We've updated our Privacy Policy to make it clearer how we use your personal data. We use cookies to provide you with a better experience. You can read our Cookie Policy here.


New Alzheimer’s Drug Donanemab Approved by FDA

A person pointing at and interpreting some brain scans.
Credit: iStock
Listen with
Register for free to listen to this article
Thank you. Listen to this article using the player above.

Want to listen to this article for FREE?

Complete the form below to unlock access to ALL audio articles.

Read time: 3 minutes

The drug donanemab (also known as Kisunla™) has been approved by the US Food and Drug Administration (FDA) for the treatment of adults with early symptomatic Alzheimer’s disease (AD).

This marks the second anti-amyloid antibody given full FDA approval to slow the progression of the disease.

Concerns over safety and efficacy delayed approval

Donanemab is an antibody that targets amyloid beta, a protein that is deposited in lumps and plaques in the brains of people with AD. This is a key characteristic of the disease, and the theory that these plaques drive development of the disease – known as the amyloid hypothesis – has become central to AD drug design efforts.

The FDA’s approval follows promising data from the Phase 3 TRAILBLAZER-ALZ 2 study published last year, which found donanemab slowed the rate of decline in patients with early-stage AD by over 20%. The decision was  delayed by an expert panel’s additional scrutineering to investigate donanemab’s safety and efficacy.

Slowing disease progression and clearing amyloid

The TRAILBLAZER-ALZ 2 study followed 1,736 participants with early AD who received intravenous infusions of either donanemab or a placebo over 18 months. Participants were further split into different groups depending on levels of a protein called tau – another indicator of AD progression – in their brain.

The researchers first analyzed the overall study population, which included those with low to high levels of tau. In this group, one rating scale (the integrated Alzheimer’s Disease Rating Scale, or iARDS), which measures the severity of AD, found donanemab slowed disease progression by 22% compared to placebo.

The anti-amyloid drug was more effective in people who were less advanced in their disease with low to medium tau levels, the analysis revealed, slowing cognitive decline by 35% on the iARDS scale compared to placebo.

Want more breaking news?

Subscribe to Technology Networks’ daily newsletter, delivering breaking science news straight to your inbox every day.

Subscribe for FREE

Alongside slowing the rate of decline, donanemab also effectively cleared amyloid plaques hypothesized to be involved in the thinking and memory problems associated with the disease. In the overall study population, donanemab reduced amyloid plaques on average by 61% at 6 months, 80% at 12 months and 84% at 18 months compared to the beginning of the study.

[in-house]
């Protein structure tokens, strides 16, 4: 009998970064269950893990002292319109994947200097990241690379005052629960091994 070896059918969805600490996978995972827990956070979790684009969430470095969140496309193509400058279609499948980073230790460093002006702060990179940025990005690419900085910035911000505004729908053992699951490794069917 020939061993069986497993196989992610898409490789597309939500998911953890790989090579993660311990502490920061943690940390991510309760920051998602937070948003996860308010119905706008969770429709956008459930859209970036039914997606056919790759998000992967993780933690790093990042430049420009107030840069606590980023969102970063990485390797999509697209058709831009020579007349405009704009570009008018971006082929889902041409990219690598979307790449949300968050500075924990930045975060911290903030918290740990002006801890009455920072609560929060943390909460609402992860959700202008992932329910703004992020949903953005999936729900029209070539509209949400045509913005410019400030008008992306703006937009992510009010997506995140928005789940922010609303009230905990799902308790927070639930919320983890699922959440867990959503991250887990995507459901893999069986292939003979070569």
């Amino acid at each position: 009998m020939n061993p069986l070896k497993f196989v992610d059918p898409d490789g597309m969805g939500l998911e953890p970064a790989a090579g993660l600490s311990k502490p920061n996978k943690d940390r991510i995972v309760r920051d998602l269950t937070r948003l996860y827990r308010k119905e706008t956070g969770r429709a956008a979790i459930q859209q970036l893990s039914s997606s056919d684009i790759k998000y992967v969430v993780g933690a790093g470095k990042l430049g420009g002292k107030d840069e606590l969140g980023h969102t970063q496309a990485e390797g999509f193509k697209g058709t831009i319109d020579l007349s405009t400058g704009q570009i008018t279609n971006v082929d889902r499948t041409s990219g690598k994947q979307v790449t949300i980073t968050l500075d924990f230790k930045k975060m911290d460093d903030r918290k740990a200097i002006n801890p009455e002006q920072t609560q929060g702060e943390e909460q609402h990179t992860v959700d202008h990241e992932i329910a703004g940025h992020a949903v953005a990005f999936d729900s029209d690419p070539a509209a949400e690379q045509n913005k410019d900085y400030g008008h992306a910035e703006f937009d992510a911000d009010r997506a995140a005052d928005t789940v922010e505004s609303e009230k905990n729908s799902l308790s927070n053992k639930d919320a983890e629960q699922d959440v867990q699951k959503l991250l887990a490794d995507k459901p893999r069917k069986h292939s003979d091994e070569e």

“Kisunla demonstrated very meaningful results for people with early symptomatic Alzheimer's disease, who urgently need effective treatment options. We know these medicines have the greatest potential benefit when people are treated earlier in their disease, and we are working hard in partnership with others to improve detection and diagnosis,” said Anne White, executive vice president and president of Lilly Neuroscience.

Benefits and risks of anti-amyloids – A balancing act

Donanemab’s approval is the second such development in the landscape of anti-amyloid drugs. Last year, fellow amyloid-targeting antibody lecanemab (Leqembi) was given the green light by the FDA after additional trial data that confirmed its clinical benefit. This permitted lecanemab to be converted from an accelerated to a traditional FDA approval.

However, both drugs have received scrutiny for their potential side effects. Lecanemab, for example, features a boxed warning – the strongest required by the FDA – cautioning users of the risk of potentially dangerous changes in the brain known as amyloid-related imaging abnormalities (ARIA).

AIRA comes in two forms: ARIA-E, related to edema or swelling in the brain, and ARIA-H, small brain hemorrhages or microbleeds. While ARIA does occur in the brains of people with AD who are not taking these kinds of anti-amyloid drugs, trial data suggests that they are more common in those receiving treatment.

Donanemab’s label also warns of the risk of ARIA, with 36.8% of donanemab-treated patients in the TRAILBLAZER-ALZ-2 trial showing at least one type of ARIA, compared to 14.9% in the placebo group.

The most common ARIA symptoms include headache, confusion, vomiting and visual or gait disturbance. In some cases, ARIA can be mild and asymptomatic, though in others it can present serious and even life-threatening complications.

As trial data suggests the drug may be most useful in patients in the earliest stages of AD, the risks of these potentially serious adverse events will have to be weighed against the clinical benefits of slowing the disease’s progression.

At what cost?

The treatment also comes at a significant cost. Each vial is priced at $695.65, amounting to $32,000 for a 12-month course. However, the FDA’s instructions state that treatment can be stopped after scans show amyloid plaques have been removed to minimal levels. This makes donanemab the only amyloid-targeting therapy to use a limited-duration regimen based on plaque removal – and nearly half of the study’s participants with low/medium tau levels completed their course within 12 months.

“Our deepest thanks to the patients and their loved ones for participating in our clinical programs and to Lilly scientists and collaborators persevering over decades of research,” White added. “Each year, more and more people are at risk for this disease, and we are determined to make life better for them.”